Church services can sometimes be daunting experiences for those who are not used to them. There are many rules and intricacies that everyone else seems to understand, but have failed to pass on; when do you sit, stand or kneel, what are the words that you are expected to say at this point, why have the words changed? Therefore it can feel like the best thing to do is to keep quiet, mumble along with everyone else and go with the flow. This may not have been exactly how Elizabeth felt when she brought John the Baptist to be circumcised, but it was the role she was supposed to play as a women that time.
However when the Elders were about to bestow upon her child a name that was different to the one she had been told to give him, she had to do something. Her husband had been stuck dumb and so could not intervene before this point which meant it was down to her. With great dignity and courage she spoke up in a place where she was supposed to keep quiet and said “No”. She would have had a clear idea about the consequences of this action given her husband’s role in the Temple and yet she knew the name given to her by God to give to her son had to be bestowed upon him.
The whole congregation were astonished as her husband, Zechariah, validated this outburst by agreeing with the name change and at that instant his voice returned. They could have asked Zechariah to write it down before and there is no evidence to suggest they did or why he did not take that initiative himself, but it took Elizabeth standing up for what she believed in without regard for the consequences to ensure that God’s will was done. She was willing to astonish and draw the wrath of the crowd to ensure the right thing was done.
This moment is a wonderful insight into the character of Elizabeth, as John the Baptist’s mother, and must have been where some of his strength came from. As he went into the desert to preach repentance and to prepare the way for Jesus, he was willing to stand up tall in the face of those who rallied against him. He was willing to point out the sins of all as a way of helping them to seek the repentance that would lead them to accepting God’s love. He was willing to do this even to King Herod and continued to do so even to the point of his beheading. He was willing to do so because he wanted to show us all the way to salvation, the way to true life, the way to Jesus himself.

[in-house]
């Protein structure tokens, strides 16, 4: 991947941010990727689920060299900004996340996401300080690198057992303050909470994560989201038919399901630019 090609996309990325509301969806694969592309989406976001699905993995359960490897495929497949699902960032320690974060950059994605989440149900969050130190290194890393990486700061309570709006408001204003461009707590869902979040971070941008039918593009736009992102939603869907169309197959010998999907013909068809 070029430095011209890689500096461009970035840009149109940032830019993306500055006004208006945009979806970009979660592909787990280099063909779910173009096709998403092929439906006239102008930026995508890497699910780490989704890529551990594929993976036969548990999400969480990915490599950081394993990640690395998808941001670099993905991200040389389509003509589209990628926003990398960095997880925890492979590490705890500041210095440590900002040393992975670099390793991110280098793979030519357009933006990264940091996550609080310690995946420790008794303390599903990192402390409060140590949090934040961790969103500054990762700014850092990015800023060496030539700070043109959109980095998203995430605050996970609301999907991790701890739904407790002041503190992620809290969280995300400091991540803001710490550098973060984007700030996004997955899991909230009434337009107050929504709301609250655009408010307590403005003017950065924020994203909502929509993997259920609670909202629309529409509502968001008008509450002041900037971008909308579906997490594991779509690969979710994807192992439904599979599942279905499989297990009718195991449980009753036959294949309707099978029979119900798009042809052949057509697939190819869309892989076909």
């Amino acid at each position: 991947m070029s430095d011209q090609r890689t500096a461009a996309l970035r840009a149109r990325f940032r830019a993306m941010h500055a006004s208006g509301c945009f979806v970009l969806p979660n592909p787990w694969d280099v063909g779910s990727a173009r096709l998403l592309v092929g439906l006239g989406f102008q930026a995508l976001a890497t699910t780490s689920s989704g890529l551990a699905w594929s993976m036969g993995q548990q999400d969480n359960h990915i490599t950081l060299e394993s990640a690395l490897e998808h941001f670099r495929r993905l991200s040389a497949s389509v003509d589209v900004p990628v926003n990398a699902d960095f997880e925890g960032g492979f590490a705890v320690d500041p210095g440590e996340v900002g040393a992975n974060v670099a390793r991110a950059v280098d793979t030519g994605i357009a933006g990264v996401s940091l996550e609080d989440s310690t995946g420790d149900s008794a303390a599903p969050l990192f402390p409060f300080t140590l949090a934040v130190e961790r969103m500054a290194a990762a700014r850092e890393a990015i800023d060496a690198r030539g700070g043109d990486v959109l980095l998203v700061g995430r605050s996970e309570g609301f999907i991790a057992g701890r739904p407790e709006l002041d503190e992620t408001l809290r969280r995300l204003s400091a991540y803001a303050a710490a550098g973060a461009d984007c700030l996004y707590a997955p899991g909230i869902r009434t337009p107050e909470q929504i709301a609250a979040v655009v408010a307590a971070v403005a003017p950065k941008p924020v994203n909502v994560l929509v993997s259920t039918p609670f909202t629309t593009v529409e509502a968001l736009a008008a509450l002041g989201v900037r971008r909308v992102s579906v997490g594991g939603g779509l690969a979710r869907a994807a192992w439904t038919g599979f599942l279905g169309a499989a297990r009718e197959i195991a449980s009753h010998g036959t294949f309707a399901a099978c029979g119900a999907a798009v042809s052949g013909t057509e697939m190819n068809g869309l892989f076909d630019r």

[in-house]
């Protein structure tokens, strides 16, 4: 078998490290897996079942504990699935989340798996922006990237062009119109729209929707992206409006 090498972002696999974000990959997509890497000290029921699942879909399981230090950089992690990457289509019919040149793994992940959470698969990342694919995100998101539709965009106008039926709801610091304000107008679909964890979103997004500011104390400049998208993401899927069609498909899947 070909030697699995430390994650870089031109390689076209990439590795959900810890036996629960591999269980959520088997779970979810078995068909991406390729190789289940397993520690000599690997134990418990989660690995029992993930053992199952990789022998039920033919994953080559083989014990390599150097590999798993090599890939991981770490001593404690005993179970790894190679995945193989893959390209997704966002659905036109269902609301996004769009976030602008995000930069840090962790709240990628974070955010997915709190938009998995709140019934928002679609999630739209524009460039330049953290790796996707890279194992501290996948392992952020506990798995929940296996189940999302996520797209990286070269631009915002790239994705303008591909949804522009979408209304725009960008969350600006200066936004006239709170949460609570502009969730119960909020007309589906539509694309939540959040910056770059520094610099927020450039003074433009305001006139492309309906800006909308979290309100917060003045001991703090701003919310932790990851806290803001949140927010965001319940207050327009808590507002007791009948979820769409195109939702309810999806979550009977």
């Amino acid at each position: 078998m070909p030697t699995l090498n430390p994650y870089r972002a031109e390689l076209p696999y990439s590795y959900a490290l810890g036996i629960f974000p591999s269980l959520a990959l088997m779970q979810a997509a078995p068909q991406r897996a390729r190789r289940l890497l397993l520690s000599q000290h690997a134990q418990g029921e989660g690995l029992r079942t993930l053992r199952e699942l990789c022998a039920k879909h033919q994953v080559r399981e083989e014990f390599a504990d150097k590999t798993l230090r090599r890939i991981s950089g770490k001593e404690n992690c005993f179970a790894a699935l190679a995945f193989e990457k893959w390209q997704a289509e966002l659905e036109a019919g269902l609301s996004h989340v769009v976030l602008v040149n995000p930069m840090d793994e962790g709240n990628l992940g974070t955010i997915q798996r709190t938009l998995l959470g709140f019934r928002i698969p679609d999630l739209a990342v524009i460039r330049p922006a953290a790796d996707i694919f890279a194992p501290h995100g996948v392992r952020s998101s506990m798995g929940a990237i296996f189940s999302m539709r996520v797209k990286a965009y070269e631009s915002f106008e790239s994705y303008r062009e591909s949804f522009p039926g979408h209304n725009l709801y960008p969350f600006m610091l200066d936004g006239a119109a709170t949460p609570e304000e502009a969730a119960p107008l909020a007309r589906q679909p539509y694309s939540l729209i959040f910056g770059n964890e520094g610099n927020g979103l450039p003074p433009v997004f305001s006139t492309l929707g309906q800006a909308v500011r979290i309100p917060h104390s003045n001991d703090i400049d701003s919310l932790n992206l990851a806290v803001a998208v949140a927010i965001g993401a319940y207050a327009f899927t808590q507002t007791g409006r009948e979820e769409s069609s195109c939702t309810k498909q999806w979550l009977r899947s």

In each of our daily lives, we are offered this chance to be like John and prepare the path for others to reach Jesus if only we are willing to take a stand and not let the fear of what might happen stop us. In an age when the threat of legal action is held against anyone who expresses a negative opinion against an action of someone else, it can be scary to stand up and offer constructive correction to someone.
Members of Trump’s inner circle have been asked to leave restaurants in opposition to his child separation policy against illegal immigrant families, leading to extreme negative and positive reviews being left on internet comparison sites. The case of the American baker who refused to bake a wedding cake for a gay couple was recently dismissed, but only after being taken to the Supreme Court, on the grounds of freedom of religious expression. Whether those cases were right or wrong, the long battle can prevent others from expressing any opinion that puts you at odds with the current received wisdom and powers of the world.
What made Elizabeth, John and others able to stand up was the belief that what they were doing was right. It was to bring glory to God and to bring other’s into that incredible place of knowing God’s love. We can often feel like we toil in vain and exhaust ourselves for nothing in these situations, but our cause is with the Lord. If our hearts are hearts after His own, if we are truly acting out of love, if we are willing to stand up and go that extra mile to be the light to the nations, we do so in the certain knowledge that what we do is right, for the benefit of those those we do it for. Like John the Baptist, to highlight our faults and failings is not to condemn, but to show us that there is a path we need to take which leads to the arms of the Father.